Children raised with a positive world view are more successful than children raised with a negative one. A negative instruction about the world given to kids could be to distrust strangers despite the evidence that a child isn’t likely to be harmed by someone they don’t know. It turns out that over a lifetime primarily negative impressions of the world negatively impacts one’s measurable success in life. The lesson here is to be positive and show children the good in the world.
The world is a good place with good people, don’t believe the haters.
Primal world beliefs (‘primals’) are beliefs about the world’s basic character, such asthe world is dangerous. This article investigates probabilistic assumptions about the value of negative primals (e.g.,seeing the world as dangerous keeps me safe). We first show such assumptions are common. For example, among 185 parents, 53% preferred dangerous world beliefs for their children. We then searched for evidence consistent with these intuitions in 3 national samples and 3 local samples of undergraduates, immigrants (African and Korean), and professionals (car salespeople, lawyers, and cops;), examining correlations between primals and eight life outcomes within 48 occupations (totalN=4,535) . As predicted, regardless of occupation, more negative primals were almost never associated with better outcomes. Instead, they predicted less success, less job and life satisfaction, worse health, dramatically less flourishing, more negative emotion, more depression, and increased suicide attempts. We discuss why assumptions about the value of negative primals are nevertheless widespread and implications for future research.
Raising kids is hard, raising them to be above-average productive members of society is even harder. Indeed, one of those hard things about raising kids is hearing endless advice on how to raise kids “right”; so don’t listen to everyone and their ideas. Instead, listen to the science and collective wisdom of really smart people. It turns out that making kids do chores is a good way to help kids be better adults as it engrains in them a mentality of helping and “pitching-in” when needed.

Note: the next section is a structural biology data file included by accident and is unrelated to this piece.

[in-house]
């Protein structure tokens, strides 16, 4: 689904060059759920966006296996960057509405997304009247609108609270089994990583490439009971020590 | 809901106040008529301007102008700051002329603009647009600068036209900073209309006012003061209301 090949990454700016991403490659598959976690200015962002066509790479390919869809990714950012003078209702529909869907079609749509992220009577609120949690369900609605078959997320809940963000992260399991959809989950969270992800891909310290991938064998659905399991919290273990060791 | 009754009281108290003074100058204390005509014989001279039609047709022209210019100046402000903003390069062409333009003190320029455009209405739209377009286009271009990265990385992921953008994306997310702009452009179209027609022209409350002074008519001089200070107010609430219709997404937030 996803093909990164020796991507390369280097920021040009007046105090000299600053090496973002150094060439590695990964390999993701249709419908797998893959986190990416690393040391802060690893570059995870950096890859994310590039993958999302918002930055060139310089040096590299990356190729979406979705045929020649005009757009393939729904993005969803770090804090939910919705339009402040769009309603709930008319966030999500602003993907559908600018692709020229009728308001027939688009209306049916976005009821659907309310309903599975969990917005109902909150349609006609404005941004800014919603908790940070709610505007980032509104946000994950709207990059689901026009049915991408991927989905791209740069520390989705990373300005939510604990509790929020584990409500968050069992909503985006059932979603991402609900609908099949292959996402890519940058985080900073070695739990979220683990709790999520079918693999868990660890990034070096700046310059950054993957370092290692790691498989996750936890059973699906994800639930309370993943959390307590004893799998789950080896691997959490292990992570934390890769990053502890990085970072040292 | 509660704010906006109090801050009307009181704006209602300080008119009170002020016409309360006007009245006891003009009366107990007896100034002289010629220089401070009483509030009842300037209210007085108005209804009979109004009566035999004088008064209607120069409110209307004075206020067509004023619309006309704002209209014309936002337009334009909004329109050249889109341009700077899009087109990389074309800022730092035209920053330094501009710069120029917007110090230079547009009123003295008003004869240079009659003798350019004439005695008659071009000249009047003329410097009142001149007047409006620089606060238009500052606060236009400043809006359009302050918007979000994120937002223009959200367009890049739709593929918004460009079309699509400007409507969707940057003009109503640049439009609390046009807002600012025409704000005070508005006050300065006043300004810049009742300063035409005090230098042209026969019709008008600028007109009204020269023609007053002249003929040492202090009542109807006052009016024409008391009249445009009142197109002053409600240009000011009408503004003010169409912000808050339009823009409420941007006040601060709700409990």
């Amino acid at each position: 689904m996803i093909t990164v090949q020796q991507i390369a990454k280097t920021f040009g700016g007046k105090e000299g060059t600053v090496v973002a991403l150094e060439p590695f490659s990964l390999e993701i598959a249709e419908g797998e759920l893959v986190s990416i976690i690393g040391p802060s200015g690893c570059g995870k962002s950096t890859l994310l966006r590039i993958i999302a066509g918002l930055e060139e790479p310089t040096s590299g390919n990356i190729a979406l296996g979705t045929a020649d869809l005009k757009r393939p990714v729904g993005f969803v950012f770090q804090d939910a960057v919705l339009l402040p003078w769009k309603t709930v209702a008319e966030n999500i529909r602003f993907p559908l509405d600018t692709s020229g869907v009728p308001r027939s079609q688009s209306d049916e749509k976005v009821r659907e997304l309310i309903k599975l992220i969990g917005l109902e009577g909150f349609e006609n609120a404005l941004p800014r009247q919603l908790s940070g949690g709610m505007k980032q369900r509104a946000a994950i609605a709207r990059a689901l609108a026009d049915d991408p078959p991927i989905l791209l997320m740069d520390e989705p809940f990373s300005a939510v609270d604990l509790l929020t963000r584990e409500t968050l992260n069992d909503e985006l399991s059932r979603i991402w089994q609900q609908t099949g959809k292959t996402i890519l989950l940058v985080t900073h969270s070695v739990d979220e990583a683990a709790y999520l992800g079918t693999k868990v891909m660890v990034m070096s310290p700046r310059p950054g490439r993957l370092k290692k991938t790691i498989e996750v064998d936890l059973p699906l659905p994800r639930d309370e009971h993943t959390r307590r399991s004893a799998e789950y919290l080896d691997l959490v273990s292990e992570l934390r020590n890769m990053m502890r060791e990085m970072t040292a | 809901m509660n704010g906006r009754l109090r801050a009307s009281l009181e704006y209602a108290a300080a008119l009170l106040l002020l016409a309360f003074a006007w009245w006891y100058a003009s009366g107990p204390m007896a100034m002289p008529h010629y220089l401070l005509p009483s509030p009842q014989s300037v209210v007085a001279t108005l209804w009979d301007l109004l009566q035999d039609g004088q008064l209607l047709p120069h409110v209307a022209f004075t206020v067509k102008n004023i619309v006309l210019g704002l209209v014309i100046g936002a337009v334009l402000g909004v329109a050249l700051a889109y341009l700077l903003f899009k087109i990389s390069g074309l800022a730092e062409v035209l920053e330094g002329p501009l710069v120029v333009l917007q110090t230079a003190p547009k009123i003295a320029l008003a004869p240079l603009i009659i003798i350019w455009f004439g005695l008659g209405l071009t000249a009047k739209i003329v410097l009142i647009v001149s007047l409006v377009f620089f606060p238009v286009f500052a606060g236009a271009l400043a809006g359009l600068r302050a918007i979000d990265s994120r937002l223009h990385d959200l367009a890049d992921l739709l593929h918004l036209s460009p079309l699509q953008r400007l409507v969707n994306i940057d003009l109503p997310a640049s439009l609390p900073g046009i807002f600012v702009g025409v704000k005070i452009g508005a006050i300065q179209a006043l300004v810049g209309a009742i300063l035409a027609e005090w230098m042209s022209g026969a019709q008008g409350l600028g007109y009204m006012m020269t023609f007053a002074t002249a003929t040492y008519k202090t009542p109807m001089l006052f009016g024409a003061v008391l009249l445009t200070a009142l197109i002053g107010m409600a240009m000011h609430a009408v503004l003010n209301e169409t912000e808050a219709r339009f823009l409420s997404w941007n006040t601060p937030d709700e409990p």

In the Harvard Grant Study, the longest running longitudinal study in history, (spanning 75 years and counting–from 1938 to the present), researchers identified two things that people need in order to be happy and successful:
The first? Love.
The second? Work ethic.
And what’s the best way to develop work ethic in young people? Based on the experiences of the 724 high-achievers who were part of the study (including people like future-President Kennedy and Ben Bradlee, the Watergate-era editor of The Washington Post) there’s a consensus.
Despite the fact that we are more connected than ever loneliness is still a problem in our society. Indeed, it’s such a problem that people are self-reporting that they are lonelier today than decades ago. What can we do about it? We can teach people how to better deal with feelings of loneliness in schools so when they become adults they will know how to grabble with it.